‘No foreign climes now, Mr. Bagwax.’
‘I suppose not, Sir John,’ said the hero, mournfully
‘Not if this be true.’
‘It’s gospel, Sir John; — gospel. They might send me out to set that office to rights. Things must be very wrong when they could get hold of a date-stamp and use it in that way. There must be one of the gang in the office.’
‘A bribe did it, I should say.’
‘I could find it out, Sir John. Let me alone for that. You could say that you have found me — quick-like in this matter; — couldn’t you, Sir John?’ Bagwax was truly happy in the love of Jemima Curlydown but the idea of earning two hundred pounds for furniture, and of seeing distant climes at the same time, had taken a strong hold of his imagination.
‘I am afraid I should have no voice in the matter — unless with the view of getting evidence.’
‘And we’ve got that; — haven’t we, Sir John?’
‘I think so.’
‘Duty, Sir John, duty!’ said Bagwax, almost sobbing through his triumph.
‘That’s it, Mr. Bagwax.’ Sir John too had given up his partridges — for a day or two.
‘And that gentleman will now be restored to his wife?’
‘It isn’t for me to say. As you and I have been engaged on the same side ——’ To be told that he had been on the same side with the late attorney-general was almost compensation to Bagwax for the loss of his journey. ‘As you and I have been on the same side, I don’t mind telling you that I think that he ought to be released. The matter remains with the Secretary of State, who will probably be guided by the judge who tried the case.’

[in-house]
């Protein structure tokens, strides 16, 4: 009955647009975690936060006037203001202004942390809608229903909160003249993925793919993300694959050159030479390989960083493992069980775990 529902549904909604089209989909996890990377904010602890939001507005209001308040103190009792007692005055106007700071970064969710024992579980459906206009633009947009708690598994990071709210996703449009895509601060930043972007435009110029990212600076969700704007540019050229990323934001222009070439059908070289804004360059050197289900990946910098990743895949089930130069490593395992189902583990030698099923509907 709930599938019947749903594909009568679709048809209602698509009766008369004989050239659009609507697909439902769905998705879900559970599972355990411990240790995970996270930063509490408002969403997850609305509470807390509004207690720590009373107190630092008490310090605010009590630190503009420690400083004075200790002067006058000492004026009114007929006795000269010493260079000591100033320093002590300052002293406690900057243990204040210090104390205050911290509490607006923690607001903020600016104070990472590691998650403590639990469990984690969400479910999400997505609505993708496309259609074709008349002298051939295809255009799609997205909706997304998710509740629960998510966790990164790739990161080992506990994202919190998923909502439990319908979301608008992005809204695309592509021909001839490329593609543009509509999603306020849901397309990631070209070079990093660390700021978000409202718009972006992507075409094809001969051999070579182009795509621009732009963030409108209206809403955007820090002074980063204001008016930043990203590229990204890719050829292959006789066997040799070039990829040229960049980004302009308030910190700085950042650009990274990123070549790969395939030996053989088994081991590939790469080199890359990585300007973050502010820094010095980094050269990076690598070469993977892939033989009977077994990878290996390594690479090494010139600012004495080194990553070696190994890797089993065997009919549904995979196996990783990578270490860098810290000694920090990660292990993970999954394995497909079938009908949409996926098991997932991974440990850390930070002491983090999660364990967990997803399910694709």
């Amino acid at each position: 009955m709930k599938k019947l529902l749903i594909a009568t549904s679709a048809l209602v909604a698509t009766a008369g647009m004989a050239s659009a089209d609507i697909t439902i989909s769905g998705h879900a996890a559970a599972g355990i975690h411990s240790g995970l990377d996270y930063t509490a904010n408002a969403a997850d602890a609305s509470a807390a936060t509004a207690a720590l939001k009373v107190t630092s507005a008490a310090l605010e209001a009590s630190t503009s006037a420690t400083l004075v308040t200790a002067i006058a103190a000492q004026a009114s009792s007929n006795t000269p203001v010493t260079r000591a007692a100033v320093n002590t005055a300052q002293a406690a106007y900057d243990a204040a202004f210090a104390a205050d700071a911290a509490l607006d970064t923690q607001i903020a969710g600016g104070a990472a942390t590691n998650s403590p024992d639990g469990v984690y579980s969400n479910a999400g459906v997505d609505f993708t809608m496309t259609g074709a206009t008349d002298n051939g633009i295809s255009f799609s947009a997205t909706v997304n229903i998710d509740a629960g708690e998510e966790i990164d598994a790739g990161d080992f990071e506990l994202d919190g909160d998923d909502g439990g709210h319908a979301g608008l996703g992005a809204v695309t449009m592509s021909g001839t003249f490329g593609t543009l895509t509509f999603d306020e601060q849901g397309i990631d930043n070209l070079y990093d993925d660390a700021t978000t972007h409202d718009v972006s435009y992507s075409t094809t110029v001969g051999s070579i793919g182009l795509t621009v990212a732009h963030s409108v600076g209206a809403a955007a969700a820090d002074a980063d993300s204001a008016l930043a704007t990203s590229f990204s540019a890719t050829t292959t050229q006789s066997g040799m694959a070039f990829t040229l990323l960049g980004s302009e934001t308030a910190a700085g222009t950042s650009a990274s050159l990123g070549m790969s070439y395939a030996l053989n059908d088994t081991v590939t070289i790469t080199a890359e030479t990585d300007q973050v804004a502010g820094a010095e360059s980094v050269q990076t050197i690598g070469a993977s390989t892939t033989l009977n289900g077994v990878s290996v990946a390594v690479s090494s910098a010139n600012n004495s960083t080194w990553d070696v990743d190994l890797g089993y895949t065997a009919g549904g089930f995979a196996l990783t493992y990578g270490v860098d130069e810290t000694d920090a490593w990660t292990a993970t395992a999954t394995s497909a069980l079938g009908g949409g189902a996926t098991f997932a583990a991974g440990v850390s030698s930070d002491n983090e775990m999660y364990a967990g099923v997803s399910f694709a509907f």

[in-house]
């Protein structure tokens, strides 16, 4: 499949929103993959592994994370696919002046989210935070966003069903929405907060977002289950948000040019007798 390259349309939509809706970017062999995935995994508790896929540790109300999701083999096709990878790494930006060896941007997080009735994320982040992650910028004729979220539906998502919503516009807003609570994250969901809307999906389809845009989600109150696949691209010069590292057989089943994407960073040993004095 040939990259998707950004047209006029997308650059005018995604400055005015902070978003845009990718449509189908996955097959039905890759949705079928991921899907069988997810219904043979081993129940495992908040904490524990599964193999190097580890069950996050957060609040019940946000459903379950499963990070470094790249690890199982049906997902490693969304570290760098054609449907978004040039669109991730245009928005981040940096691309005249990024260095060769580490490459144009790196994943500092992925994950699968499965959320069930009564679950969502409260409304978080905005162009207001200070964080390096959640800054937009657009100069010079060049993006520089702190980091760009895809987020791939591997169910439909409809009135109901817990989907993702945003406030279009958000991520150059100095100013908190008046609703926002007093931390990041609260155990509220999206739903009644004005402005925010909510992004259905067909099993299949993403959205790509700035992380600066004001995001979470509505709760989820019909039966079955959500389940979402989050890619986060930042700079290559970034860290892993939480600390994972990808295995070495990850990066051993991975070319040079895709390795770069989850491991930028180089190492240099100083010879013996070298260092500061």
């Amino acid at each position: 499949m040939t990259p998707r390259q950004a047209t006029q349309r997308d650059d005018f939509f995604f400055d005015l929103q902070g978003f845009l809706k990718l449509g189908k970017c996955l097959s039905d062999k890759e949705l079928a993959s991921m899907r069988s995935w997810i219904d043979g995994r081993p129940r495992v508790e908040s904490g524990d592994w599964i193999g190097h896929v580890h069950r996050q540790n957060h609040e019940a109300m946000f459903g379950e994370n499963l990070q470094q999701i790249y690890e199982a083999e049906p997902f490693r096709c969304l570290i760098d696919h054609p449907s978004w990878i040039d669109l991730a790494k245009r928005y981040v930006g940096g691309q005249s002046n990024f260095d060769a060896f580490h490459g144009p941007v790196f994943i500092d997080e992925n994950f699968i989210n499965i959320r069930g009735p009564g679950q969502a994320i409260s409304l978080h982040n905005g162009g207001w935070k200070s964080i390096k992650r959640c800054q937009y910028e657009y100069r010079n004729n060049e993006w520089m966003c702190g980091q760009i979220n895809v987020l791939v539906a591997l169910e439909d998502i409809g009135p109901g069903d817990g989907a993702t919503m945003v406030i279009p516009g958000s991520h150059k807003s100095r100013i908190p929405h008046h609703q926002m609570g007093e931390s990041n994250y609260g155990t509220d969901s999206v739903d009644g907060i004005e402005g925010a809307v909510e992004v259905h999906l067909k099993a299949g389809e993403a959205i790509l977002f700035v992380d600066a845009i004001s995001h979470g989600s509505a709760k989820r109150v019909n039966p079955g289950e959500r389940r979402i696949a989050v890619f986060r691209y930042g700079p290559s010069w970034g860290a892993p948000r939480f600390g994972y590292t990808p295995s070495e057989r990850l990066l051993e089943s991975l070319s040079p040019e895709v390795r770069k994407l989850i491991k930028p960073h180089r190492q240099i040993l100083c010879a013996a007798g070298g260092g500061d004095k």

‘A stern man, Sir John.’
‘Not soft-hearted, Mr. Bagwax — but as conscientious a man as you’ll be able to put your hand upon. The young wife with her nameless baby won’t move him at all. But were he moved by such consideration he would be so far unfit for his office.’
‘Mercy is divine,’ said Bagwax.
‘And therefore unfit to be used by a merely human judge. You know, I suppose, that Richard Shand has come home?’
‘Indeed he has, and was with me a day or two since.’
‘Can he say anything?’ Bagwax was not rejoiced at Dick’s opportune return. He thoroughly wished that Caldigate should be liberated, but he wished himself to monopolise the glory of the work.
‘He says a great deal. He has sworn point-blank that there was no such marriage at the time named. He and Caldigate were living together then, and for some weeks afterwards, and the woman was never near them during the time.’
‘To think of his coming just now!’
‘It will be a great help, Mr. Bagwax; but it wouldn’t be enough alone. He might possibly — tell an untruth.’
‘Perjury on the other side, as it were.’
‘Just that. But this little queen’s-head here can’t be untrue.’
‘No, Sir John, no; that can’t be,’ said Bagwax, comforted; ‘and the dated impression can’t lie either. The envelope is what’ll do it after all.’
‘I hope so. You and Mr. Jones will prepare the statement for the Secretary of State, and I will send it myself.’ With that Mr. Bagwax took his leave, and remained closeted with Mr. Jones for much of the remainder of the day.